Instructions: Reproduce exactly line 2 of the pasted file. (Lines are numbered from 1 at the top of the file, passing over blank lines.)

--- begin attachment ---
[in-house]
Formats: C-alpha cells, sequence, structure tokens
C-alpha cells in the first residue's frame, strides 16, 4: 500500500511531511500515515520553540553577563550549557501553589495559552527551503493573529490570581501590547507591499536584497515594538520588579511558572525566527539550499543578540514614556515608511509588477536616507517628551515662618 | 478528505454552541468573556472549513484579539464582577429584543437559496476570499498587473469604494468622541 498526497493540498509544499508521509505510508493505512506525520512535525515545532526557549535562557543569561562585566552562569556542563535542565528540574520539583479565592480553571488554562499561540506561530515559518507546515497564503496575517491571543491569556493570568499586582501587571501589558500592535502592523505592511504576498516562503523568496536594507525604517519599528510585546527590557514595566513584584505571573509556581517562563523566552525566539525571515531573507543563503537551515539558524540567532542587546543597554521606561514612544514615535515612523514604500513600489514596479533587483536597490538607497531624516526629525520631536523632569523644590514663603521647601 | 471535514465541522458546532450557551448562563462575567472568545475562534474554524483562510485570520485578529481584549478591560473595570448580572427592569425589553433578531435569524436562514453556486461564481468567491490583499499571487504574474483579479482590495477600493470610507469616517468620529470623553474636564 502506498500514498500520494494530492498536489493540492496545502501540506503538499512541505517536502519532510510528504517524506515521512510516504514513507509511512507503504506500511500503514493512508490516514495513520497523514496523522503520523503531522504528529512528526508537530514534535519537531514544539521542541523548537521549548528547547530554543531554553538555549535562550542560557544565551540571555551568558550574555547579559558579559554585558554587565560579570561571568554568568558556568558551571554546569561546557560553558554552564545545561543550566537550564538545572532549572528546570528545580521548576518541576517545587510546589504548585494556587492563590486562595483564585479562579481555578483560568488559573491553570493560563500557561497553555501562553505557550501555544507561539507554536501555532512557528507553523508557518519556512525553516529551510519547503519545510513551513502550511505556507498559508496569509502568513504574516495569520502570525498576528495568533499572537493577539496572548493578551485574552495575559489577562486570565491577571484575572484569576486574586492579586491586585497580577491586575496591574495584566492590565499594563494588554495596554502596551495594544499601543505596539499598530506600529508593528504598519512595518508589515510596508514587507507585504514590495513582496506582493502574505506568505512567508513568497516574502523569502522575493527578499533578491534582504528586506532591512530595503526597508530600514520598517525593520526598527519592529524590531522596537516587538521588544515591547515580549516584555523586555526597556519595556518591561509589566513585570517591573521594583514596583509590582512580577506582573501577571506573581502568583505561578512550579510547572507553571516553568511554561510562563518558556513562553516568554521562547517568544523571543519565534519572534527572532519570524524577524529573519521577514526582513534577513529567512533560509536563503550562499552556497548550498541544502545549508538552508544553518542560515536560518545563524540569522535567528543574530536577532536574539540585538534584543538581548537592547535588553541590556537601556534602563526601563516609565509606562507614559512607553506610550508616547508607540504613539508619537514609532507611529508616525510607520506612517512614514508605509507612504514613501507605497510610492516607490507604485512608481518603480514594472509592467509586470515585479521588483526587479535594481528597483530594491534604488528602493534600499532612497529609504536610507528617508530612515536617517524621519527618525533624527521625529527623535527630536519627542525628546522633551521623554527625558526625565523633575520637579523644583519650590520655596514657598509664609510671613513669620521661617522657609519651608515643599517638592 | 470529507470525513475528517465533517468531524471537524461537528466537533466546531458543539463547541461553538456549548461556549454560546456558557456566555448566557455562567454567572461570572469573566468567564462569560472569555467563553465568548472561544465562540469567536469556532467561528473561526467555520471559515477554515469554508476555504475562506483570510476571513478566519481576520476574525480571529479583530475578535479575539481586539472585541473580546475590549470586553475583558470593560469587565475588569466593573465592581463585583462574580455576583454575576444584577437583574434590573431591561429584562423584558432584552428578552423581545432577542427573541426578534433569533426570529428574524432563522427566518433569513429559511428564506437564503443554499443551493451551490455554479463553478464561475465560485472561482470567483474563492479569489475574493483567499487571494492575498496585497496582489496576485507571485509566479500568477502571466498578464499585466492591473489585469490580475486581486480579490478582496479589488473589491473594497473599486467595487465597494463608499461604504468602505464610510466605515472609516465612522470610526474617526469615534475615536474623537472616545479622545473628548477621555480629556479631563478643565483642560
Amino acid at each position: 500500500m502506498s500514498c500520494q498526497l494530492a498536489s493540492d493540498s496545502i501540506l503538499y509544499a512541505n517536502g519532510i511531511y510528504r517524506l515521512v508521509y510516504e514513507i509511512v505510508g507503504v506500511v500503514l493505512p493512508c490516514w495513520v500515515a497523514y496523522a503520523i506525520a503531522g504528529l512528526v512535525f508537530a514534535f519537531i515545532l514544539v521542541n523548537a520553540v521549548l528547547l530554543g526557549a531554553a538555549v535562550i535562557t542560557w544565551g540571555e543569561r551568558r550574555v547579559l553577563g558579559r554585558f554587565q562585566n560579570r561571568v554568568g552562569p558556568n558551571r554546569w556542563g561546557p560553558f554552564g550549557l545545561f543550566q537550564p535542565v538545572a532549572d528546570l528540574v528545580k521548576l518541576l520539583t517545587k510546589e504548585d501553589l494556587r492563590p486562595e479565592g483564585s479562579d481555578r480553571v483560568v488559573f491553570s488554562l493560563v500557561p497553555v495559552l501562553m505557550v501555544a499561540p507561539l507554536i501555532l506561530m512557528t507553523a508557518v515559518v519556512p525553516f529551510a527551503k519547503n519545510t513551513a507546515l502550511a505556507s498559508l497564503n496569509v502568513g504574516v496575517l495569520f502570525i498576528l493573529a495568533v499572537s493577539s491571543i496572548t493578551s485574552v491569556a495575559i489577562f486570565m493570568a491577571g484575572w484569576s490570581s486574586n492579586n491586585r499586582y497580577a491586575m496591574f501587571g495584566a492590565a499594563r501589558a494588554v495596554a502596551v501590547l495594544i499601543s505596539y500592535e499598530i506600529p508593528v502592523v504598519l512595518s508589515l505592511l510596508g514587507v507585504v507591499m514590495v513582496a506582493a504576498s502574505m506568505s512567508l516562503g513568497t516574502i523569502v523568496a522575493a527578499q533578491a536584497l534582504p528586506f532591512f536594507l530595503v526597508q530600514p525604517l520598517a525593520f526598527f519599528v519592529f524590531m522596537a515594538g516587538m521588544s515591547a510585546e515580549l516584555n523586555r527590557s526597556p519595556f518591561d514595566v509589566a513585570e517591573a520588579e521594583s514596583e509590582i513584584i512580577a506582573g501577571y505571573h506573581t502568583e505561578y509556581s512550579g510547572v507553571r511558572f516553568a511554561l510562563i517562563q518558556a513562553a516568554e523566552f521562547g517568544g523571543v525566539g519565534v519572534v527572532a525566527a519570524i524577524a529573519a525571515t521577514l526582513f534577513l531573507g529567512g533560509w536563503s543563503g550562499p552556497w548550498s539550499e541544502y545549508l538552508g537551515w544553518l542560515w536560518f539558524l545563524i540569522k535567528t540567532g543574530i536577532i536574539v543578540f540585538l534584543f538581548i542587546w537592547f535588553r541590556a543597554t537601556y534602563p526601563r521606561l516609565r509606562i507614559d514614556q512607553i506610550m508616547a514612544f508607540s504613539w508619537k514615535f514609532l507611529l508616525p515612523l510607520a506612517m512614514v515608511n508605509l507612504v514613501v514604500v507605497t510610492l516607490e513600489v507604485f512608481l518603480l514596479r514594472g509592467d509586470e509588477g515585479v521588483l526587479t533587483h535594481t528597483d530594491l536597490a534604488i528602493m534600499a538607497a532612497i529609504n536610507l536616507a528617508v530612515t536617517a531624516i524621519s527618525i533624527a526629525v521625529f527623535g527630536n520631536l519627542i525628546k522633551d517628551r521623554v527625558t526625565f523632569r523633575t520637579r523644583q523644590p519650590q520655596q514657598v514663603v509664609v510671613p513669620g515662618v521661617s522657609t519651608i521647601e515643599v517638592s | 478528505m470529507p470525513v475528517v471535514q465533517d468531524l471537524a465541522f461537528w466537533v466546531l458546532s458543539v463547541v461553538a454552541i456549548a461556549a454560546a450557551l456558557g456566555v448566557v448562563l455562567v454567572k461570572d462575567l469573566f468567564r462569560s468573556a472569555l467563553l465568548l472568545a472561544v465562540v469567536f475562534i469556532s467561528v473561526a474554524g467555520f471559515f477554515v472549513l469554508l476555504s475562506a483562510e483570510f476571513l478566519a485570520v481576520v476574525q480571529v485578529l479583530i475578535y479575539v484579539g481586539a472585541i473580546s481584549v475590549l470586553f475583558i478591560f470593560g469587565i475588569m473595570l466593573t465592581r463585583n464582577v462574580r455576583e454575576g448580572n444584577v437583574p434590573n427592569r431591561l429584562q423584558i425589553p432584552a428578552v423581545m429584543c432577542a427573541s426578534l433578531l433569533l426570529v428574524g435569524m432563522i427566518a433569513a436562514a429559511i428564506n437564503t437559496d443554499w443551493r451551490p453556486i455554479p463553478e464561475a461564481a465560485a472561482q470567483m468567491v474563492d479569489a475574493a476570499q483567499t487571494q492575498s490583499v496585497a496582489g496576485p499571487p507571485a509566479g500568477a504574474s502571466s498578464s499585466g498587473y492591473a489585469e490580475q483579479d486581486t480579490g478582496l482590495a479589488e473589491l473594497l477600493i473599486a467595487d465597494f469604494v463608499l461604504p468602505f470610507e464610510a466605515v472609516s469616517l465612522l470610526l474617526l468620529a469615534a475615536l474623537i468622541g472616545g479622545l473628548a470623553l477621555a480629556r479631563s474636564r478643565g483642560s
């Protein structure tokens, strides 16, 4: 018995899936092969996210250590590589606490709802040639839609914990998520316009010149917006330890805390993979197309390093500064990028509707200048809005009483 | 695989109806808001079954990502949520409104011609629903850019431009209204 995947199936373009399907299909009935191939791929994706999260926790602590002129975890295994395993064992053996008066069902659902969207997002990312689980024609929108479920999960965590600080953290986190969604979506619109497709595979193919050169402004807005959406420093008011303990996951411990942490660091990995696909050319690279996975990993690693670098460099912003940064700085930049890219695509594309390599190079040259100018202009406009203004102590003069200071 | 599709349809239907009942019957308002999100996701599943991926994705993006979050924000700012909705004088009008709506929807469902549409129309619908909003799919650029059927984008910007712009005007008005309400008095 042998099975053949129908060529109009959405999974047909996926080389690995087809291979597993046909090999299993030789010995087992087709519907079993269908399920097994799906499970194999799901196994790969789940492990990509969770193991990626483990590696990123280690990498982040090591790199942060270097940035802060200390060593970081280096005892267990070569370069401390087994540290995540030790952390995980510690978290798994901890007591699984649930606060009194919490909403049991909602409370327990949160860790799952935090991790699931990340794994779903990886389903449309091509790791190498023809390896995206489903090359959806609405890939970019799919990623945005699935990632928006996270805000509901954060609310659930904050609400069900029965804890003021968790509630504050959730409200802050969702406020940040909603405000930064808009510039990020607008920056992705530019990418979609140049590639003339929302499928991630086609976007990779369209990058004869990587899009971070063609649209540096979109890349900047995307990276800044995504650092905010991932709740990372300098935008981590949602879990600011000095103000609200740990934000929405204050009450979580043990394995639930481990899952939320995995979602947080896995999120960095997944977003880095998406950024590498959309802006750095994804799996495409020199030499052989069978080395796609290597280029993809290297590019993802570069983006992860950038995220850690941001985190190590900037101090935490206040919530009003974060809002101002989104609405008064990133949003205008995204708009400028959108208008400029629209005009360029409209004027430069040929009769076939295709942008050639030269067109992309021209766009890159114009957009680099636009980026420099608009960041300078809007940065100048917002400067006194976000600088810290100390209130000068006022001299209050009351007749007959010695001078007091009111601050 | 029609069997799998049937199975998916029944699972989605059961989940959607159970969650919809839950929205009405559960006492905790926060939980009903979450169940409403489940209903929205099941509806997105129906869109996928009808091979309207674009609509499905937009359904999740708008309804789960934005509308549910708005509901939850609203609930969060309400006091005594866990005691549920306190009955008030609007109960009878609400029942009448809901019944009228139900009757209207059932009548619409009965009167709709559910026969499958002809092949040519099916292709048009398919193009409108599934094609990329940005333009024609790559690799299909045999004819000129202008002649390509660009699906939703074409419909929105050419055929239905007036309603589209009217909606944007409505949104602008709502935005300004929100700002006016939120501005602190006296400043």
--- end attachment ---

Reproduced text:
Formats: C-alpha cells, sequence, structure tokens